CalHOPE also provides information and resources on managing stress related to COVID-19 and reducing the impact of stress on your physical and mental health. Call the CalHOPE Warm Line 1-833-317-4673 to talk to someone and connect to resources.

If you, or someone you care about, are feeling overwhelmed with emotions such as sadness, depression, or anxiety, call Santa Clara County Behavioral Health Services Call Center at 1-800-704-0900. If you’re struggling with substance use problems, call Substance Use Services Call Center (formerly Gateway Call Center) at 1-800-488-9919.

If you feel like you want to harm yourself or others, call 911.

Need help getting food?

Meals on Wheels Senior Nutrition Program is offering meals to go and take out at most locations. Meals on Wheels is also continuing to provide delivery of meals. Learn more by calling the Meals on Wheels program at 1-408-350-3246.

Second Harvest of Silicon Valley is accepting applications for CalFresh over the phone and online. Call the food connection hotline at 1-800-984-3663 to see if you qualify or visit their website.

Despite closures, many schools in Santa Clara County are continuing to provide nutritious meals to the community. See this document for a list of participating schools and additional information. This document will be updated as details become available. Any child or family with children 18 and under may pick up meals at no cost for the children.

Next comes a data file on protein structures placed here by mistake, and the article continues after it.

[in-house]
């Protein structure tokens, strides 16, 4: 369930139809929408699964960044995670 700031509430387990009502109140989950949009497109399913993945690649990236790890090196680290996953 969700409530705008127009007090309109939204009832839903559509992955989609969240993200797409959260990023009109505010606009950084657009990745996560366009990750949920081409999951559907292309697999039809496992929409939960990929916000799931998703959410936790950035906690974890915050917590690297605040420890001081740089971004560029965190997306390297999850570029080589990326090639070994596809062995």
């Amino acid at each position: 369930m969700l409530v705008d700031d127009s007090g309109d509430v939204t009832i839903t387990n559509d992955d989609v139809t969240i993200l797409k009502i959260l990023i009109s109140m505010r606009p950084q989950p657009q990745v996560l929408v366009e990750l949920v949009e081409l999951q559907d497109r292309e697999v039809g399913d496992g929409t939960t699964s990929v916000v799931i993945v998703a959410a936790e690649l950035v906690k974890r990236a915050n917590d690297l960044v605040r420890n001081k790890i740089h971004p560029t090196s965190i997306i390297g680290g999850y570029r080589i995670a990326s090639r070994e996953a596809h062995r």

Were you laid off or were your hours reduced?

The Employment Development Department (EDD) of California is encouraging individuals with DACA and other employment authorizations who are affected by COVID-19 layoffs to apply for unemployment benefits. Workers do not have to be sick to qualify. Individuals who were laid off or have had hours reduced due to COVID-19 restrictions can also apply.

OnwardCA is also helping to connect you to essential life services like money, groceries, or childcare. The organization provides assistance with returning to work as quickly as possible. Learn more and sign-up on the OnwardCA website.

Do you need access to the internet?

Comcast is offering free Wi-Fi and broadband internet to qualifying low-income families for 60 days. Visit Comcast website for more information.

Community resource guides during COVID-19